When it comes to buying homes, millennials are in a tough spot. Not only do they make less than previous generations, but thanks to population growth, they’re also part of the biggest generation of home buyers in a world where homes cost more than ever before. More than a third of millennials end up needing some help from relatives to get a home, but not everyone has that option. Thankfully, there are other ways you can make the process a little easier.
Beware the Down Payment
It’s commonly said that one should make a 20% down payment when buying a house. The basic logic is that a large down payment often provides better interest rates, a lower monthly payment, and less money paid overall, whereas a smaller down payment would likely end up costing you more in the long run.
However, pinching pennies in the short term for gains in the distant future isn’t a viable strategy for everyone. If times are tough now and you’re not making as much as you want, but you have strong advancement opportunities in your field, then you don’t need relief in the future, you need relief now. Don’t be afraid to make a smaller down payment today if it will lessen your financial burden. In the future, you may be more than capable of bearing the slight increase in overall payments.
Stay Under Budget
When calculating how much you can afford to spend on a mortgage payment each month, don’t feel like you need to walk on the razor’s edge. Even if you can afford a two- or three-bedroom home, that doesn’t mean you should. Opting for a cheaper and smaller home (or one in a less ideal neighborhood) can provide you with a lot of room to maneuver.
One thing that many new homeowners overlook is just how many extra fees and charges you’ll be dealing with. Beyond the actual process of buying the home, you’re also going to need to deal with the obvious stuff like mortgage payments, but also property taxes, insurance payments, and any closing costs. These can add up to 5% or even 10% of the overall price tag of your new home. If you were skirting on the edge of what you can afford, then those additional costs can easily push you over the edge into a crisis.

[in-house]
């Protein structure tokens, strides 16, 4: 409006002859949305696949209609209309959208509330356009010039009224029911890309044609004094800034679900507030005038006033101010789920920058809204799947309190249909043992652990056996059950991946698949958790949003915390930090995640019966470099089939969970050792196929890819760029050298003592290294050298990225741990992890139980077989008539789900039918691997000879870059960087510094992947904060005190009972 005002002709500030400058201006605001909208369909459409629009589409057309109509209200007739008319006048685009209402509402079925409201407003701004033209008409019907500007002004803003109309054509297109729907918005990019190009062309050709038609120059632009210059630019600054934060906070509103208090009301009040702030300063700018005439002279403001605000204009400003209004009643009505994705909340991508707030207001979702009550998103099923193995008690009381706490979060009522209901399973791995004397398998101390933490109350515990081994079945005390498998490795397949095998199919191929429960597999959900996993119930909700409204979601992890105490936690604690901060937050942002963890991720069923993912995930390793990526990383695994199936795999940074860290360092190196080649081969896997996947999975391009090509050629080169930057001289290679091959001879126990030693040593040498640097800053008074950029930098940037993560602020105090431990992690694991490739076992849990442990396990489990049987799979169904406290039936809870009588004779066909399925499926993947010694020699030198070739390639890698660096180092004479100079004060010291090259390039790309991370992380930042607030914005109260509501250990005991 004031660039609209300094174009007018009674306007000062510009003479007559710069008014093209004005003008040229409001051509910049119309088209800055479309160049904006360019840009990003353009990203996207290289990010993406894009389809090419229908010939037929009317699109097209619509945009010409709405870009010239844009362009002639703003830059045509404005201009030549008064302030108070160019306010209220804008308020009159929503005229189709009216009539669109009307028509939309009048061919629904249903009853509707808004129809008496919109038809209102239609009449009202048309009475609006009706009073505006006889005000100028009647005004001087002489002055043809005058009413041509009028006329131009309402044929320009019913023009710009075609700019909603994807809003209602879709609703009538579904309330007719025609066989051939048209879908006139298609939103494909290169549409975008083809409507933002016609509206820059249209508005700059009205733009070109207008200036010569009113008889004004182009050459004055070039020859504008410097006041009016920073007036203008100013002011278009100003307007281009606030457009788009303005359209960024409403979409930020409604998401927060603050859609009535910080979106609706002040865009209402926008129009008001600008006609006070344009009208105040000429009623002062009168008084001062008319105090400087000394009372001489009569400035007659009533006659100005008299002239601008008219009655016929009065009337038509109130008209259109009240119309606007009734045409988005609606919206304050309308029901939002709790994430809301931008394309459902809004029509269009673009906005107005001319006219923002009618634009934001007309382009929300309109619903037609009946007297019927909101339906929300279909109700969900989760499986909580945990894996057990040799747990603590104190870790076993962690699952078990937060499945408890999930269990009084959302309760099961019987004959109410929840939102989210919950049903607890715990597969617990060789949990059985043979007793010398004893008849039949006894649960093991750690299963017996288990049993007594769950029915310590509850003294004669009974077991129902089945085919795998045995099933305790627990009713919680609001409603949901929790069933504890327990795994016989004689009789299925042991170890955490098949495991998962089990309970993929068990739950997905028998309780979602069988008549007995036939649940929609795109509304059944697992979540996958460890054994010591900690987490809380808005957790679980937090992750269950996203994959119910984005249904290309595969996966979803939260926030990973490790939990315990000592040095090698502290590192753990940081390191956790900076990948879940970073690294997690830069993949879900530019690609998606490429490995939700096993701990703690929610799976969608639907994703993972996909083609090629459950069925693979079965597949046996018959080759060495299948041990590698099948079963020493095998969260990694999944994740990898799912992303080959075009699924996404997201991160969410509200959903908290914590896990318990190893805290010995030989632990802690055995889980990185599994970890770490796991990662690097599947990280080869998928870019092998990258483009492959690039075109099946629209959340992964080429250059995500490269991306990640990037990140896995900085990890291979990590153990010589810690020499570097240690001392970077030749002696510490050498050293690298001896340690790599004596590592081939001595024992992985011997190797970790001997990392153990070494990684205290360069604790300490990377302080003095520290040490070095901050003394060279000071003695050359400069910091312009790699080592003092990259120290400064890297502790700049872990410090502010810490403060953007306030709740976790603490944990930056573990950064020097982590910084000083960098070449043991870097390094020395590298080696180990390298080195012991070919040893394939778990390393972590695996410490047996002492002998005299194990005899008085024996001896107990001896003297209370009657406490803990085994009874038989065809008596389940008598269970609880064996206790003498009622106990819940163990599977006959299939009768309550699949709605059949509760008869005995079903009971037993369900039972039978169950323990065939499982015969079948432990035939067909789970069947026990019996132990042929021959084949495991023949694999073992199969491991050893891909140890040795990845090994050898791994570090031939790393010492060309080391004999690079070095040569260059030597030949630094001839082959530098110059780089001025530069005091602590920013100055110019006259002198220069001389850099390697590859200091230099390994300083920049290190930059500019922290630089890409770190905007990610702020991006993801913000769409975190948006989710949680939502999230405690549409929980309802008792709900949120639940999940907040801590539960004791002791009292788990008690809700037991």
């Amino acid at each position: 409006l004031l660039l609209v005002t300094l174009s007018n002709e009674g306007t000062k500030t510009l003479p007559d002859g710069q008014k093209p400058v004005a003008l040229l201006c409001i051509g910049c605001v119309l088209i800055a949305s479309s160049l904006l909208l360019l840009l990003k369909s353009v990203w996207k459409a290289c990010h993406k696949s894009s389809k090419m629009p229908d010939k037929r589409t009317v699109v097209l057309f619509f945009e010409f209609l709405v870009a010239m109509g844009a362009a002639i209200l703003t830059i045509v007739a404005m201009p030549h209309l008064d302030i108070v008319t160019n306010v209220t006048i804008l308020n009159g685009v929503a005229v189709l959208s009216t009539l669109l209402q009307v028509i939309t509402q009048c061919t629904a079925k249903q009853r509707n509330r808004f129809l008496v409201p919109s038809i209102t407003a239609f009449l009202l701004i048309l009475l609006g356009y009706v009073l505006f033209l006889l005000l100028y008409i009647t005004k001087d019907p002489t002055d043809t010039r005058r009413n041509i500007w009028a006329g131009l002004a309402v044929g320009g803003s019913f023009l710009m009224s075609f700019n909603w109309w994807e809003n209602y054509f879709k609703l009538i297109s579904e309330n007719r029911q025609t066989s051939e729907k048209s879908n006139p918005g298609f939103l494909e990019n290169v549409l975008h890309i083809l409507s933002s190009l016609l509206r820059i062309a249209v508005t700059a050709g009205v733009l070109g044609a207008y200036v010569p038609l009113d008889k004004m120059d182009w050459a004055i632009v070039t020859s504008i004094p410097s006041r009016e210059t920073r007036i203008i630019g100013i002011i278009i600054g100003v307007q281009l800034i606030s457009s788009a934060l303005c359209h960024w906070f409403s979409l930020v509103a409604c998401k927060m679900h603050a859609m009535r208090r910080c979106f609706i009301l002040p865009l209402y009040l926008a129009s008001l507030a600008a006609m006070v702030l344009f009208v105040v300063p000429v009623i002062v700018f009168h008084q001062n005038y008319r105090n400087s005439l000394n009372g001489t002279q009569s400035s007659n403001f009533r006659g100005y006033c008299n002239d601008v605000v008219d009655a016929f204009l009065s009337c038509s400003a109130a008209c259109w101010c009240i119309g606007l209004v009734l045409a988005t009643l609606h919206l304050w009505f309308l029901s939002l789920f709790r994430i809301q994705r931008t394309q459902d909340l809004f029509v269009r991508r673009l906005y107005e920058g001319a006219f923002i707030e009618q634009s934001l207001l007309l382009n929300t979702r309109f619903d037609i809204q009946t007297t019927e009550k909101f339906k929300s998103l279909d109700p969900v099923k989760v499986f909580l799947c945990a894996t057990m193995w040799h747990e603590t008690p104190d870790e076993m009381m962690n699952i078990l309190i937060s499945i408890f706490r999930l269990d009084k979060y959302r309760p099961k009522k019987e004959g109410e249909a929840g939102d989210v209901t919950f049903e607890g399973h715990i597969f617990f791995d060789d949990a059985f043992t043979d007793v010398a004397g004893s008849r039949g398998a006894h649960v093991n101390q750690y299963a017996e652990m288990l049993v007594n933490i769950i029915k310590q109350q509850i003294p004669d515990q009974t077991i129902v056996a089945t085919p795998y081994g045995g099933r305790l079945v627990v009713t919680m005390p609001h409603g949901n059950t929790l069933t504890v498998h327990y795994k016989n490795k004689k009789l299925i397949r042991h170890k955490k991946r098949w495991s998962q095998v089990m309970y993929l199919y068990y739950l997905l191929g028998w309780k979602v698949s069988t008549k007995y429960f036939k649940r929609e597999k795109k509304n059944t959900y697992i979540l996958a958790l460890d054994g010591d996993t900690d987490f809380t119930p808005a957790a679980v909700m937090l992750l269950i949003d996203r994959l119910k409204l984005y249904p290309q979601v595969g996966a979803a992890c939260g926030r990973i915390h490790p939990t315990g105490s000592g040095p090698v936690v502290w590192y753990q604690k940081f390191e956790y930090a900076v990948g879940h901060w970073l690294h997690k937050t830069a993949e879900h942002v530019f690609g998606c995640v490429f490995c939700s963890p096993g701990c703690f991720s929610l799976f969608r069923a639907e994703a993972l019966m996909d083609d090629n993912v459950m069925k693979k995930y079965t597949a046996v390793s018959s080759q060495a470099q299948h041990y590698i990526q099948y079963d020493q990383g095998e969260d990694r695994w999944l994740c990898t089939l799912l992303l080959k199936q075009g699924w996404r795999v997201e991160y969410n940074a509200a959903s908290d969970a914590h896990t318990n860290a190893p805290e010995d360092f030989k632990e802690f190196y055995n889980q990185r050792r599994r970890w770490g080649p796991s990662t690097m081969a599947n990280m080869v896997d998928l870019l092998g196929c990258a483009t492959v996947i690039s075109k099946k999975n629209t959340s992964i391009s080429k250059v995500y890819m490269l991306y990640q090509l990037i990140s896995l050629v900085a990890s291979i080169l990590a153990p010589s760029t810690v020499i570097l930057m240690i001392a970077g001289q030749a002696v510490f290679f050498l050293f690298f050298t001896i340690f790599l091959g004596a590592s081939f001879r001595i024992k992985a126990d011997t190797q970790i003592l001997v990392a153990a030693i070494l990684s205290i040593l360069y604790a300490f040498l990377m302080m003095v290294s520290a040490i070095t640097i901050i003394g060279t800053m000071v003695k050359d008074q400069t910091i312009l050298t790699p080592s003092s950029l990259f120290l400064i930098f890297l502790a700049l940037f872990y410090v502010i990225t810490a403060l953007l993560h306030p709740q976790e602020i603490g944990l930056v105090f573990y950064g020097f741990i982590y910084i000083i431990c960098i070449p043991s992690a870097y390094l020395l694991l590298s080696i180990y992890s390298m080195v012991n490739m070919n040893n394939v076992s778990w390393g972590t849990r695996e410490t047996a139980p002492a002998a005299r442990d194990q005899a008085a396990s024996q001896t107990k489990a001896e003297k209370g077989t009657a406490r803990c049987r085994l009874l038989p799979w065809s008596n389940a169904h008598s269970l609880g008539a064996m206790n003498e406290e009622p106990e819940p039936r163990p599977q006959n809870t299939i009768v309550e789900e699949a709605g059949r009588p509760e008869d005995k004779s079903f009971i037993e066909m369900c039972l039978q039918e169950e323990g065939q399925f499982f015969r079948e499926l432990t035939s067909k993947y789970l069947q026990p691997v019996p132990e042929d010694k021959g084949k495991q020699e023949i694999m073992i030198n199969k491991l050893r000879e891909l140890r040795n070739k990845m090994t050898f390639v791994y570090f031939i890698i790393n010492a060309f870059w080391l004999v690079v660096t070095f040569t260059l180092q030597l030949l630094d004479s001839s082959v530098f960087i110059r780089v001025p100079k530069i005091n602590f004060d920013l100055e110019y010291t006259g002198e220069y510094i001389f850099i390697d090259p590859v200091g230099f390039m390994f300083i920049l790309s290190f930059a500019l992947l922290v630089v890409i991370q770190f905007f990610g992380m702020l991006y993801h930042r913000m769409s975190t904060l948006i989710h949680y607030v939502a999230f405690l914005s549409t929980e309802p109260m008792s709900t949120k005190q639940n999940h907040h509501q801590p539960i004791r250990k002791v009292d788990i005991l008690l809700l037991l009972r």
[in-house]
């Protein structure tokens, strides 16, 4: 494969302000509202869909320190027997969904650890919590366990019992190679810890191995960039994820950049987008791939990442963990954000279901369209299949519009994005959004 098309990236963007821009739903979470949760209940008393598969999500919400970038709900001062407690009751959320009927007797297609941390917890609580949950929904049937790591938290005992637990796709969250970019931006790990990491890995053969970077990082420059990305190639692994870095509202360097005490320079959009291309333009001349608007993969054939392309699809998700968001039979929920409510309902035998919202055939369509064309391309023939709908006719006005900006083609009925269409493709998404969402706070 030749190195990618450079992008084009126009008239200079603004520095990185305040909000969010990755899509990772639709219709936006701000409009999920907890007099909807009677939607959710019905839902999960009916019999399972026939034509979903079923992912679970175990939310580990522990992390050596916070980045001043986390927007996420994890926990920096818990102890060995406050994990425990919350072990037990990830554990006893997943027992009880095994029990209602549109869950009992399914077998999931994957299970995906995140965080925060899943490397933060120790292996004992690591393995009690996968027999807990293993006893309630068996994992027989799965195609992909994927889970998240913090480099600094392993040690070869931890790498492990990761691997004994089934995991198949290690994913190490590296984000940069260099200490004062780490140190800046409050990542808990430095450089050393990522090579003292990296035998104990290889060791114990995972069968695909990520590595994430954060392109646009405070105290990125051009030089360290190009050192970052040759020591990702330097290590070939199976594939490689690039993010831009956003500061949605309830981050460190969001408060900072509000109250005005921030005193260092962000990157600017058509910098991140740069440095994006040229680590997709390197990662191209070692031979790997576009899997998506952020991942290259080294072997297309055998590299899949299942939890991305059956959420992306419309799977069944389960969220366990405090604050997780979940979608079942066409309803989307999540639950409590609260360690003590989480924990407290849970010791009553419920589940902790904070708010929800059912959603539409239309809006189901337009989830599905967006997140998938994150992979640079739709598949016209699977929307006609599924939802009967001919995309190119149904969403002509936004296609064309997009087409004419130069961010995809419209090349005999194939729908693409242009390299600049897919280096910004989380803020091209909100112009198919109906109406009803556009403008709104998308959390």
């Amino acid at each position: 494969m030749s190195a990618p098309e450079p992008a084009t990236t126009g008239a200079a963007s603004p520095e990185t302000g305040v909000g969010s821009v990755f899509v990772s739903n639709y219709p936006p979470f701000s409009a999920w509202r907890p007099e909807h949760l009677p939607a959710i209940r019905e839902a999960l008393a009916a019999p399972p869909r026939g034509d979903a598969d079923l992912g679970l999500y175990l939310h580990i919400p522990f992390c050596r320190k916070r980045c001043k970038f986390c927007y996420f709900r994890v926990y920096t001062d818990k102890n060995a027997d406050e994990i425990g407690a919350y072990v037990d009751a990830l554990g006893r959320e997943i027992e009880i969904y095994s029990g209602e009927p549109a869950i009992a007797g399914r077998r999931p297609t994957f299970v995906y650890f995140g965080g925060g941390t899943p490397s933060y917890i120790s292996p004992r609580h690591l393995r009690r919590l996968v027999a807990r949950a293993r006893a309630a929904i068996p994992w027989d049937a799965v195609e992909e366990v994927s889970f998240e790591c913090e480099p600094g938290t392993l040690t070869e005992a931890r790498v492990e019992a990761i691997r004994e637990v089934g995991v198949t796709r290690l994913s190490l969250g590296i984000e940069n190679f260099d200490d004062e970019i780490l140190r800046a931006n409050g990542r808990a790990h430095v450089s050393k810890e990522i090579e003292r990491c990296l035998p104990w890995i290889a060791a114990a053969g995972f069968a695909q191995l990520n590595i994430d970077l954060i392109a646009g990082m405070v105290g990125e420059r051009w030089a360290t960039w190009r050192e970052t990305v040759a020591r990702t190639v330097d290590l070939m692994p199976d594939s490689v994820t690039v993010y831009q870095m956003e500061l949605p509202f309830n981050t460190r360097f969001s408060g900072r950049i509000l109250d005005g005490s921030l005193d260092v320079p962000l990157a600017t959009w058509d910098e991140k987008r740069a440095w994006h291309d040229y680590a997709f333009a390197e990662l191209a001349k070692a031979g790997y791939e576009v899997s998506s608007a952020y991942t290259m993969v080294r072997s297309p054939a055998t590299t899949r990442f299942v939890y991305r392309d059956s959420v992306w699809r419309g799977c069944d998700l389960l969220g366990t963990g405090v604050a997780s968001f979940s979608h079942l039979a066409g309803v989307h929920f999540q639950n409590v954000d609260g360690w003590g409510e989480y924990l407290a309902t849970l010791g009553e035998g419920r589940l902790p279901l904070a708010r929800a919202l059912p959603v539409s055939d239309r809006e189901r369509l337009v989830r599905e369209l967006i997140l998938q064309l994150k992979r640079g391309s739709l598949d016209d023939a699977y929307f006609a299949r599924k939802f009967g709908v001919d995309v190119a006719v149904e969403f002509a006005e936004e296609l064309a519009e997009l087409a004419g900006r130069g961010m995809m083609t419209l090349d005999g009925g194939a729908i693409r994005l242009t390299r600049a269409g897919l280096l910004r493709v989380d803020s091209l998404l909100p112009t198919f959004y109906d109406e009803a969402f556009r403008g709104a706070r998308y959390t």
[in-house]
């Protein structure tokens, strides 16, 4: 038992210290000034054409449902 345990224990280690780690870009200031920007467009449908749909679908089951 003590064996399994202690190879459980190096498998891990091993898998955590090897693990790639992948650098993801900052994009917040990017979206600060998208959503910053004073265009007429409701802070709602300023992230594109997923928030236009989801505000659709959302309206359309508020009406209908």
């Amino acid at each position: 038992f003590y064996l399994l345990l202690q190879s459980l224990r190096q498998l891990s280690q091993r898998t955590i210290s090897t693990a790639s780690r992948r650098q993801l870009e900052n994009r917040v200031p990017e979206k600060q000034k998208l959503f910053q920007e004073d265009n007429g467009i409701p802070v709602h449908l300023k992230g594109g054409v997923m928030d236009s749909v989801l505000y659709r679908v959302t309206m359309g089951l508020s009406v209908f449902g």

Furthermore, staying safely under budget can make things a lot easier when it comes to unexpected circumstances. If you need to make an emergency payment on anything from medical care to repairs for the home, you want to have that money readily available.
Pick the Right Time
Everyone knows that buying a home can take a while, but it’s still easy to underestimate just how long the process can really take. Even if you find your dream home, you could end up waiting for the buyers, the market, or your own circumstances. However, that doesn’t mean you should spend all that time waiting.
What you want to do is start searching for a mortgage earlier. The application process can take a while, plus your credit score makes a pretty big difference, so you may want to wait a few months for any outstanding issues to get cleared up. Try not to open up any new lines of credit like credit cards. If you’ve done that recently, then consider waiting a bit for your credit score to recover.